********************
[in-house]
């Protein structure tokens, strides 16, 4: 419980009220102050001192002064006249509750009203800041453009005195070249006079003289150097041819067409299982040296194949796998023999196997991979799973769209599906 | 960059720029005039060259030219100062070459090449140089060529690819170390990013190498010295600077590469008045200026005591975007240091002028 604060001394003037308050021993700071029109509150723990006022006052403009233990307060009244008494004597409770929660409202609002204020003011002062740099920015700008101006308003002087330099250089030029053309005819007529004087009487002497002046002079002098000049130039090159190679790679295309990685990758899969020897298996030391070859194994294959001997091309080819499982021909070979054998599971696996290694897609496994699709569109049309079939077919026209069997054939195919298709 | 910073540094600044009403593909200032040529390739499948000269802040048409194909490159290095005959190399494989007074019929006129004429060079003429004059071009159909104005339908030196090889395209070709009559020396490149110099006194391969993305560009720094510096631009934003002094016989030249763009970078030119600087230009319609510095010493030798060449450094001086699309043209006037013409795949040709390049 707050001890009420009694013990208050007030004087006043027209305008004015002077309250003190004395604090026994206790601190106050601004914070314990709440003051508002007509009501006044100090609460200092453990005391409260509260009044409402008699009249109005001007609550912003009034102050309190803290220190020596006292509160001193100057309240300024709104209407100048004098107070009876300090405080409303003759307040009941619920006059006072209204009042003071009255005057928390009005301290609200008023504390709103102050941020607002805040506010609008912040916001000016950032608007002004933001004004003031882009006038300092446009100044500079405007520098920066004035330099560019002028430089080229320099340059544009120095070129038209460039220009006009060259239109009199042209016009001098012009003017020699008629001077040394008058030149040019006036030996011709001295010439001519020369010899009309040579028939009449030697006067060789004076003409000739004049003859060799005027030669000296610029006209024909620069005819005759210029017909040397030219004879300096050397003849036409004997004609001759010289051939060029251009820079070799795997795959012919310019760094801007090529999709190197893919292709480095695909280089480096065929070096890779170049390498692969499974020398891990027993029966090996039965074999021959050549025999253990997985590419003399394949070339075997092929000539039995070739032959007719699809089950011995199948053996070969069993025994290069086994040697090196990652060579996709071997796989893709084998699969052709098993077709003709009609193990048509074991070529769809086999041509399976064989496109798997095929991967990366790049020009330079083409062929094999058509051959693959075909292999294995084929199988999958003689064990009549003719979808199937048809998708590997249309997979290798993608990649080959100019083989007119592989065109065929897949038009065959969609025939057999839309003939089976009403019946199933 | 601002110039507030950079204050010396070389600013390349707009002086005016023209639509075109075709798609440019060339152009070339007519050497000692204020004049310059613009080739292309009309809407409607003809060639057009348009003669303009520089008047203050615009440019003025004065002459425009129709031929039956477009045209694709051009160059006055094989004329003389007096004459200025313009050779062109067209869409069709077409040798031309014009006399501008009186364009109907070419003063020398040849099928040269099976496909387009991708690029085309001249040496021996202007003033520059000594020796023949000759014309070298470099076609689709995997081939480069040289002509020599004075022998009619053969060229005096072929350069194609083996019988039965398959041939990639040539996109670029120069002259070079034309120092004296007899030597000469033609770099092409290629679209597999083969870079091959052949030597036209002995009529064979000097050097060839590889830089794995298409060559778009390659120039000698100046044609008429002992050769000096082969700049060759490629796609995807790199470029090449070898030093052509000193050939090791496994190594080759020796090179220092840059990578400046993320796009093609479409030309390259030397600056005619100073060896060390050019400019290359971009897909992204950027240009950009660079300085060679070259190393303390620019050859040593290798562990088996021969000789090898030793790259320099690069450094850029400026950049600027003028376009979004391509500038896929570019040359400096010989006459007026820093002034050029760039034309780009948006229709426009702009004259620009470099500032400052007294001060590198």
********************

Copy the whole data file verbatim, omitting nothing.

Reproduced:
[in-house]
């Protein structure tokens, strides 16, 4: 419980009220102050001192002064006249509750009203800041453009005195070249006079003289150097041819067409299982040296194949796998023999196997991979799973769209599906 | 960059720029005039060259030219100062070459090449140089060529690819170390990013190498010295600077590469008045200026005591975007240091002028 604060001394003037308050021993700071029109509150723990006022006052403009233990307060009244008494004597409770929660409202609002204020003011002062740099920015700008101006308003002087330099250089030029053309005819007529004087009487002497002046002079002098000049130039090159190679790679295309990685990758899969020897298996030391070859194994294959001997091309080819499982021909070979054998599971696996290694897609496994699709569109049309079939077919026209069997054939195919298709 | 910073540094600044009403593909200032040529390739499948000269802040048409194909490159290095005959190399494989007074019929006129004429060079003429004059071009159909104005339908030196090889395209070709009559020396490149110099006194391969993305560009720094510096631009934003002094016989030249763009970078030119600087230009319609510095010493030798060449450094001086699309043209006037013409795949040709390049 707050001890009420009694013990208050007030004087006043027209305008004015002077309250003190004395604090026994206790601190106050601004914070314990709440003051508002007509009501006044100090609460200092453990005391409260509260009044409402008699009249109005001007609550912003009034102050309190803290220190020596006292509160001193100057309240300024709104209407100048004098107070009876300090405080409303003759307040009941619920006059006072209204009042003071009255005057928390009005301290609200008023504390709103102050941020607002805040506010609008912040916001000016950032608007002004933001004004003031882009006038300092446009100044500079405007520098920066004035330099560019002028430089080229320099340059544009120095070129038209460039220009006009060259239109009199042209016009001098012009003017020699008629001077040394008058030149040019006036030996011709001295010439001519020369010899009309040579028939009449030697006067060789004076003409000739004049003859060799005027030669000296610029006209024909620069005819005759210029017909040397030219004879300096050397003849036409004997004609001759010289051939060029251009820079070799795997795959012919310019760094801007090529999709190197893919292709480095695909280089480096065929070096890779170049390498692969499974020398891990027993029966090996039965074999021959050549025999253990997985590419003399394949070339075997092929000539039995070739032959007719699809089950011995199948053996070969069993025994290069086994040697090196990652060579996709071997796989893709084998699969052709098993077709003709009609193990048509074991070529769809086999041509399976064989496109798997095929991967990366790049020009330079083409062929094999058509051959693959075909292999294995084929199988999958003689064990009549003719979808199937048809998708590997249309997979290798993608990649080959100019083989007119592989065109065929897949038009065959969609025939057999839309003939089976009403019946199933 | 601002110039507030950079204050010396070389600013390349707009002086005016023209639509075109075709798609440019060339152009070339007519050497000692204020004049310059613009080739292309009309809407409607003809060639057009348009003669303009520089008047203050615009440019003025004065002459425009129709031929039956477009045209694709051009160059006055094989004329003389007096004459200025313009050779062109067209869409069709077409040798031309014009006399501008009186364009109907070419003063020398040849099928040269099976496909387009991708690029085309001249040496021996202007003033520059000594020796023949000759014309070298470099076609689709995997081939480069040289002509020599004075022998009619053969060229005096072929350069194609083996019988039965398959041939990639040539996109670029120069002259070079034309120092004296007899030597000469033609770099092409290629679209597999083969870079091959052949030597036209002995009529064979000097050097060839590889830089794995298409060559778009390659120039000698100046044609008429002992050769000096082969700049060759490629796609995807790199470029090449070898030093052509000193050939090791496994190594080759020796090179220092840059990578400046993320796009093609479409030309390259030397600056005619100073060896060390050019400019290359971009897909992204950027240009950009660079300085060679070259190393303390620019050859040593290798562990088996021969000789090898030793790259320099690069450094850029400026950049600027003028376009979004391509500038896929570019040359400096010989006459007026820093002034050029760039034309780009948006229709426009702009004259620009470099500032400052007294001060590198």